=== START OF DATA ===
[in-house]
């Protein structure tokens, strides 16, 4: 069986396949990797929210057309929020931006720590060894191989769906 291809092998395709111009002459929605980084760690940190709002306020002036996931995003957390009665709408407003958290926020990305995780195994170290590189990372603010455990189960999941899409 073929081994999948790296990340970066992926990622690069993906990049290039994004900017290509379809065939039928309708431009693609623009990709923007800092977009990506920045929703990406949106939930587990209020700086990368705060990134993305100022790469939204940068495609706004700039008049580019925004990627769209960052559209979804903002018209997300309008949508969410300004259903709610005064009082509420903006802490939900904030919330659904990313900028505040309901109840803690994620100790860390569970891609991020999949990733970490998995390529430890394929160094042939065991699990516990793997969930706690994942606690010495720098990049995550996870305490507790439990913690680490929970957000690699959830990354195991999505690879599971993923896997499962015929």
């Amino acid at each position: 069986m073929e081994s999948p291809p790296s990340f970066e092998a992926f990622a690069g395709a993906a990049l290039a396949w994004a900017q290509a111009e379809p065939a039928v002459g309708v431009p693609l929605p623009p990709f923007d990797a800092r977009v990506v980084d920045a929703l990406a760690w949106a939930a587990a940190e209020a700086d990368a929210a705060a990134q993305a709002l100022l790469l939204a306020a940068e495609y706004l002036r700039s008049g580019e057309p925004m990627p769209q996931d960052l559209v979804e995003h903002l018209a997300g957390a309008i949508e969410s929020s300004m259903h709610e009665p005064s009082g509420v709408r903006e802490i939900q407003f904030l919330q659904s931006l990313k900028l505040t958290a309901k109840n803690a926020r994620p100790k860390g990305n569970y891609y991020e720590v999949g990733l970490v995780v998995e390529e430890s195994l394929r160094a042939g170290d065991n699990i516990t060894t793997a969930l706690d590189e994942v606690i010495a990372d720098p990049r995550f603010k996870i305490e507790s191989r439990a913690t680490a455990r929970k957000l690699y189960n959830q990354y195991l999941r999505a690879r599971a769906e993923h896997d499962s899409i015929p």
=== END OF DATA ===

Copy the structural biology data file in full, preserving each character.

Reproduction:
[in-house]
């Protein structure tokens, strides 16, 4: 069986396949990797929210057309929020931006720590060894191989769906 291809092998395709111009002459929605980084760690940190709002306020002036996931995003957390009665709408407003958290926020990305995780195994170290590189990372603010455990189960999941899409 073929081994999948790296990340970066992926990622690069993906990049290039994004900017290509379809065939039928309708431009693609623009990709923007800092977009990506920045929703990406949106939930587990209020700086990368705060990134993305100022790469939204940068495609706004700039008049580019925004990627769209960052559209979804903002018209997300309008949508969410300004259903709610005064009082509420903006802490939900904030919330659904990313900028505040309901109840803690994620100790860390569970891609991020999949990733970490998995390529430890394929160094042939065991699990516990793997969930706690994942606690010495720098990049995550996870305490507790439990913690680490929970957000690699959830990354195991999505690879599971993923896997499962015929």
């Amino acid at each position: 069986m073929e081994s999948p291809p790296s990340f970066e092998a992926f990622a690069g395709a993906a990049l290039a396949w994004a900017q290509a111009e379809p065939a039928v002459g309708v431009p693609l929605p623009p990709f923007d990797a800092r977009v990506v980084d920045a929703l990406a760690w949106a939930a587990a940190e209020a700086d990368a929210a705060a990134q993305a709002l100022l790469l939204a306020a940068e495609y706004l002036r700039s008049g580019e057309p925004m990627p769209q996931d960052l559209v979804e995003h903002l018209a997300g957390a309008i949508e969410s929020s300004m259903h709610e009665p005064s009082g509420v709408r903006e802490i939900q407003f904030l919330q659904s931006l990313k900028l505040t958290a309901k109840n803690a926020r994620p100790k860390g990305n569970y891609y991020e720590v999949g990733l970490v995780v998995e390529e430890s195994l394929r160094a042939g170290d065991n699990i516990t060894t793997a969930l706690d590189e994942v606690i010495a990372d720098p990049r995550f603010k996870i305490e507790s191989r439990a913690t680490a455990r929970k957000l690699y189960n959830q990354y195991l999941r999505a690879r599971a769906e993923h896997d499962s899409i015929p």